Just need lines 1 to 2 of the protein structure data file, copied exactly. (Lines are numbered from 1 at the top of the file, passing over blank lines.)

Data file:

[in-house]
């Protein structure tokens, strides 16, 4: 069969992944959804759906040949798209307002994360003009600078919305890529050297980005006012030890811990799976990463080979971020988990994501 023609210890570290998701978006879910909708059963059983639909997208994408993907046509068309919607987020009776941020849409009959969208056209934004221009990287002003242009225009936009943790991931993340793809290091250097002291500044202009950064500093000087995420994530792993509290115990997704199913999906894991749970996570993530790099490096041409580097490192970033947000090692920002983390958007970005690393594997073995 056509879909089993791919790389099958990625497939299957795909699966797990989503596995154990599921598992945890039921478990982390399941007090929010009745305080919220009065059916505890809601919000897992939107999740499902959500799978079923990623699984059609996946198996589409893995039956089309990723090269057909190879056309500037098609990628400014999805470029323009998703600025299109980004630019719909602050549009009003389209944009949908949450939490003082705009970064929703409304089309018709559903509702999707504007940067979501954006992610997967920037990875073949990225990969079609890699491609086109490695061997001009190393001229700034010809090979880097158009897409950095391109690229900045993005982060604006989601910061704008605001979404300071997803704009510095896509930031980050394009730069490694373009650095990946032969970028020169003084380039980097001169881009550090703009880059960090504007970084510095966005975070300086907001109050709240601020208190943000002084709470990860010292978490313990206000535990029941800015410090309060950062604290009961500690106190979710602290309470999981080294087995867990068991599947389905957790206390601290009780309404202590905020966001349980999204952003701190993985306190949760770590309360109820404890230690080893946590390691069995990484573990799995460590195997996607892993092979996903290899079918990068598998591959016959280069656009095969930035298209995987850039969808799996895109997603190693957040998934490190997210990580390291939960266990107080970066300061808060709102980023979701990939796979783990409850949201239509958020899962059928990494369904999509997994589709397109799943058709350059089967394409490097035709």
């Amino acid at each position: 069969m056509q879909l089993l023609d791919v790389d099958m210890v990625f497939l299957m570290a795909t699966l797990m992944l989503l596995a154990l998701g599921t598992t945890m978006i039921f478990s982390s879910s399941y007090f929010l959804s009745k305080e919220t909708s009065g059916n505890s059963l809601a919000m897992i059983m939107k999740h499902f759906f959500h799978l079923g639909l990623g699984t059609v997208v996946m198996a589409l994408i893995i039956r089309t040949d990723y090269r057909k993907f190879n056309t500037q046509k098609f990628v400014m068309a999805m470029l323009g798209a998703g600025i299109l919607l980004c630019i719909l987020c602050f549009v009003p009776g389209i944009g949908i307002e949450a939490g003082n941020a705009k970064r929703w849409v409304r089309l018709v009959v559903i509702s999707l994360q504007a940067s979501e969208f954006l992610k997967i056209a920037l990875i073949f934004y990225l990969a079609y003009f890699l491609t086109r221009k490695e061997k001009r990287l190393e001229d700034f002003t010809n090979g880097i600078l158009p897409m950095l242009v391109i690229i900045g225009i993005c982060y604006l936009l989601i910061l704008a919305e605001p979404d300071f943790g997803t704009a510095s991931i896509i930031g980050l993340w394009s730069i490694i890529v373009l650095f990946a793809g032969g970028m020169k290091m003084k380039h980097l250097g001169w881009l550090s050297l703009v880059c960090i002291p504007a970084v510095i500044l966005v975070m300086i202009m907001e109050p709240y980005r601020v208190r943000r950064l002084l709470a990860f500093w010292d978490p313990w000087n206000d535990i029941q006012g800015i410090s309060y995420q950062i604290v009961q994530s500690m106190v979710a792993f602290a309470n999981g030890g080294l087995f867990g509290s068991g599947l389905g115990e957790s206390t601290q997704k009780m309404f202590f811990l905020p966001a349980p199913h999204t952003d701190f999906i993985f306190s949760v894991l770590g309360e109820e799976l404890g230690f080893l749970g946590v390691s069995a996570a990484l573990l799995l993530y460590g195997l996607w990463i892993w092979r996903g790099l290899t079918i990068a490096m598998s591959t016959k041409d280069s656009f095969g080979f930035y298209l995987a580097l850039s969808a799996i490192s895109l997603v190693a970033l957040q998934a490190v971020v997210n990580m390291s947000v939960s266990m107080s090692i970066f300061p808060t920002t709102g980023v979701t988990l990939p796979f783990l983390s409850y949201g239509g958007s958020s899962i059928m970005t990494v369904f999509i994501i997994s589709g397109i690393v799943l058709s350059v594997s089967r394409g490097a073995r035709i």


[in-house]
């Protein structure tokens, strides 16, 4: 069969992944959804759906040949798209307002994360003009600078919305890529050297980005006012030890811990799976990463080979971020988990994501 023609210890570290998701978006879910909708059963059983639909997208994408993907046509068309919607987020009776941020849409009959969208056209934004221009990287002003242009225009936009943790991931993340793809290091250097002291500044202009950064500093000087995420994530792993509290115990997704199913999906894991749970996570993530790099490096041409580097490192970033947000090692920002983390958007970005690393594997073995 056509879909089993791919790389099958990625497939299957795909699966797990989503596995154990599921598992945890039921478990982390399941007090929010009745305080919220009065059916505890809601919000897992939107999740499902959500799978079923990623699984059609996946198996589409893995039956089309990723090269057909190879056309500037098609990628400014999805470029323009998703600025299109980004630019719909602050549009009003389209944009949908949450939490003082705009970064929703409304089309018709559903509702999707504007940067979501954006992610997967920037990875073949990225990969079609890699491609086109490695061997001009190393001229700034010809090979880097158009897409950095391109690229900045993005982060604006989601910061704008605001979404300071997803704009510095896509930031980050394009730069490694373009650095990946032969970028020169003084380039980097001169881009550090703009880059960090504007970084510095966005975070300086907001109050709240601020208190943000002084709470990860010292978490313990206000535990029941800015410090309060950062604290009961500690106190979710602290309470999981080294087995867990068991599947389905957790206390601290009780309404202590905020966001349980999204952003701190993985306190949760770590309360109820404890230690080893946590390691069995990484573990799995460590195997996607892993092979996903290899079918990068598998591959016959280069656009095969930035298209995987850039969808799996895109997603190693957040998934490190997210990580390291939960266990107080970066300061808060709102980023979701990939796979783990409850949201239509958020899962059928990494369904999509997994589709397109799943058709350059089967394409490097035709």